While this is only the first episode, it seems the move from CBS to the CW hasn’t dampened our Girl of Steel’s spirit. Supergirl remains upbeat, energetic, and earnest. Maybe, just maybe, Season 2 is where the series will find its feet.
Last year, Kara learned to be the best hero she could be as Supergirl. This year, it’s time for Kara Danvers to find the best version of herself, and it starts with the proper introduction of her cousin, Superman, in the most adorable way possible.
Tyler Hoechlin is a breath of fresh air as the newest version of Superman and Clark Kent. He channels the boyish charm and goodheartedness of Christopher Reeves‘ take of the iconic character while still making it his own. If you’re not giggling every time he’s on screen (either by his own clumsiness or when Supergirl tells everyone she used to change his diapers)…who hurt you? Season 1’s constant references of Supergirl‘s cousin always felt painful and shoehorned. Glad they are now able to let him fly free and fit in seamlessly with the rest of the cast.
Clark is in a pretty good point in his life right now. Lex Luthor is in jail, he’s dating Lois Lane, and his position at the Daily Planet is fairly stable. He doesn’t need to participate in a big story that would potentially steal the limelight away from the star of the show. If anything, his presence serves as the perfect foil for Kara.
In some ways, Kara looks up to Clark. He has, after all, been at this whole superhero game a lot longer than she. At the same time, she’s still his older cousin who can tell him stories about what life was like on Krypton. It’s an odd dynamic for the both of them, but they work through it by keeping an open line of communication. That alone helps establish the two as equals, and it reflects well when they work as a super team.
Through Season 1, I honestly was afraid that Supergirl would go the way of a lot of “feminist” TV shows and focus on fighting outside patriarchal forces on all fronts. Season 1 certainly stepped parallel to that line, especially where Cat Grant’s speeches were concerned. It’s nice to see Supergirl switch things up by showing a powerful guy such as Superman unquestionably respect the authority his female counterpart has already established on her own. It’s a more positive and subtle message for feminism, really.
This season’s big bad seems to be whomever’s controlling Project Cadmus. But the immediate concerns seem to revolve around the Luthors at the moment. John Corben was hired by the incarcerated Lex Luthor to kill his adoptive sister, Lena Luthor. As the new CEO of LexCorp, she’s trying to rebrand the company’s sullied image by changing the name to L-Corp and using it to do good. The episode gives us just enough time with both characters to establish some future dangers in the coming episodes without bogging us down with unnecessary character exposition.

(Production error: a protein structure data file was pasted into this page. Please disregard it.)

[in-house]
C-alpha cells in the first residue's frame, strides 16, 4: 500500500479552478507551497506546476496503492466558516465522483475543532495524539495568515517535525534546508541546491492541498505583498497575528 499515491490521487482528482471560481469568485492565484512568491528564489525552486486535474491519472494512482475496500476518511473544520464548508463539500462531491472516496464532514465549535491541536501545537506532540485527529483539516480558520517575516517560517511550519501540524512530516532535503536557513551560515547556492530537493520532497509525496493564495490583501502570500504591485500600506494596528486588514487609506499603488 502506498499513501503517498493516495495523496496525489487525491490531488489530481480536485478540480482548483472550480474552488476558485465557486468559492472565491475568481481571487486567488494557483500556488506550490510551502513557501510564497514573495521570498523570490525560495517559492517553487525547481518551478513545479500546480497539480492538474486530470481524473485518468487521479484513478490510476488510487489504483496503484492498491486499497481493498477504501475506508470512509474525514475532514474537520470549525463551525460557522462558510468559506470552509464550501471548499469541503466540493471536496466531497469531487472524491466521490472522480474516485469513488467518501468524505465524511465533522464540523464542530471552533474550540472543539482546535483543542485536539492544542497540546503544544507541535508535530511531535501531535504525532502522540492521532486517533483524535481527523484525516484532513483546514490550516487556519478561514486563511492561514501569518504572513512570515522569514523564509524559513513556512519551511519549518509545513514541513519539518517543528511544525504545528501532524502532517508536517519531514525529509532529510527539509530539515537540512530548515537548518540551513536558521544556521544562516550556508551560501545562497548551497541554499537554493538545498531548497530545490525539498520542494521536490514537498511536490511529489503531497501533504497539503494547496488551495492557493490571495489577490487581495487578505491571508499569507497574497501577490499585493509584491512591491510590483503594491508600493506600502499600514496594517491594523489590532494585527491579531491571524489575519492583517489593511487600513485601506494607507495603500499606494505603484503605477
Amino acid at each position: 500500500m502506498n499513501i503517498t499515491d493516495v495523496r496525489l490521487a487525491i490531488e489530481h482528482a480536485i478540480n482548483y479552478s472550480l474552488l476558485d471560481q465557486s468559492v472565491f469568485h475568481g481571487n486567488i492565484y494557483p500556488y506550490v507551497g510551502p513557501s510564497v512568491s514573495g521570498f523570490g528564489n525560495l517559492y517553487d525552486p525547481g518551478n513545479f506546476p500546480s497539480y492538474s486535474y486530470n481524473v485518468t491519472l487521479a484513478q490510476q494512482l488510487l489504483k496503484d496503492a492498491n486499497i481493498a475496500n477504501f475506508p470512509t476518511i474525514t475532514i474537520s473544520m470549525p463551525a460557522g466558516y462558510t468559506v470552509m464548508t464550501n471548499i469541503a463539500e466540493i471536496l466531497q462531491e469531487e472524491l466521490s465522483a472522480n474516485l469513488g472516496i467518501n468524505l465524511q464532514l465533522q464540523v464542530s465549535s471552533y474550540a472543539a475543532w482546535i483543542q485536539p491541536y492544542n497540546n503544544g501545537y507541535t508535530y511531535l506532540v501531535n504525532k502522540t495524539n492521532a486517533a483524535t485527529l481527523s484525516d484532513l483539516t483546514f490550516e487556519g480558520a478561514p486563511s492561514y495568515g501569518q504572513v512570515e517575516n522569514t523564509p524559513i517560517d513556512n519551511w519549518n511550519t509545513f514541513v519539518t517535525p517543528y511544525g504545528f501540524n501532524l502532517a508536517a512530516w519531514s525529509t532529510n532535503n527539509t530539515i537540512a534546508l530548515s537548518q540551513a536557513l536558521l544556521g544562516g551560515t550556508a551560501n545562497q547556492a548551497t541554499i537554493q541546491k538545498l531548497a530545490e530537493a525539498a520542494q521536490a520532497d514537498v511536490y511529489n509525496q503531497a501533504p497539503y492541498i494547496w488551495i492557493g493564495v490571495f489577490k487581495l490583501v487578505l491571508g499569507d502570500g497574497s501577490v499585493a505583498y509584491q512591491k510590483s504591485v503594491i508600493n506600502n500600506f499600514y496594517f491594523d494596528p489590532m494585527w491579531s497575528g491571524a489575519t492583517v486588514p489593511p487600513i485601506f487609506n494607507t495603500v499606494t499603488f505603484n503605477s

Other changes include Winn quitting his job at CatCo and officially joining the DEO as the token comic relief and resident techie. He was totally underutilized at his old job, so this is a better fit for him. Cat Grant is still stomping around the office, but her hundredth “challenge yourself” pep talk to Kara seems to hint at a change for her character as well. The one change that didn’t feel right is the retconning of Kara and James’ budding relationship.
Only 12 hours has passed since the end of the Season 1 finale, and Kara’s already having second thoughts about whether or not she really wants to be with James Olsen. It’s the case of “girl finally getting her crush only to find that she may not want him as much as she thought.” There wasn’t enough conflict in prioritizing her relationship with James to saving the day as Supergirl to make her “let’s just be friends” break-up scene believable. The decision is an inevitable one, but it happened too soon.
The best change-up in Kara’s life is her decision to become a reporter. How she comes to this conclusion was handled pretty well. For one thing, it’s a nice pay-off to Kara’s relationship with Cat Grant, which turned out to be the heart of the show in the first season. It also proves that show hasn’t forgotten who their main character is. As a reporter, Kara can still help people in ways Supergirl can’t. And don’t think it’s because she’s mirroring her cousin. Cat had Kara pegged the day she hired her as an assistant.
“The Adventures Of Supergirl” is plain spoken about what the show wants to be from now on: frank, optimistic, cheerful, sincere, and with less clunky writing. If you can’t handle that, then too bad.
- The mystery of who crash landed onto Earth inside a Kryptonian pod is revealed. Sort of. His face is shown. It’s Chris Wood, whom I almost mistook for Tyler Hoechlin. Yeah, definitely Mon-El.
- There’s noticeable tension between J’onn and Superman. Turns out that J’onn is the one who discovered and named Kryptonite. At the time, Superman wanted to destroy it all. J’onn went the opposite way and stored whatever they found within the DEO. J’onn’s good intentions is understandably a slippery slope. While Superman doesn’t hate J’onn, he does foresee certain problems for what could happen when the Martian Manhunter is no longer the leader of the DEO.
- Corben is shot by Lena Luthor, and would have died if Project Cadmus hadn’t taken him from the hospital and turned him into…Metallo. What makes Metallo problematic for Superman, is that he’s not only smart, but he also hides a chunk of Kryptonite in his chest. We’ll see if that side of him holds up with this version.
- How did Kara find a replacement assistant so quickly?
- Speaking of replacement, fans of Richard Donner‘s Superman movies will recognize the name Tessmacher as Lex Luthor’s assistant. Cat even yells at her the same way Gene Hackman does in the movie.
- Clark Kent’s handsomeness brings all the ladies to the yard.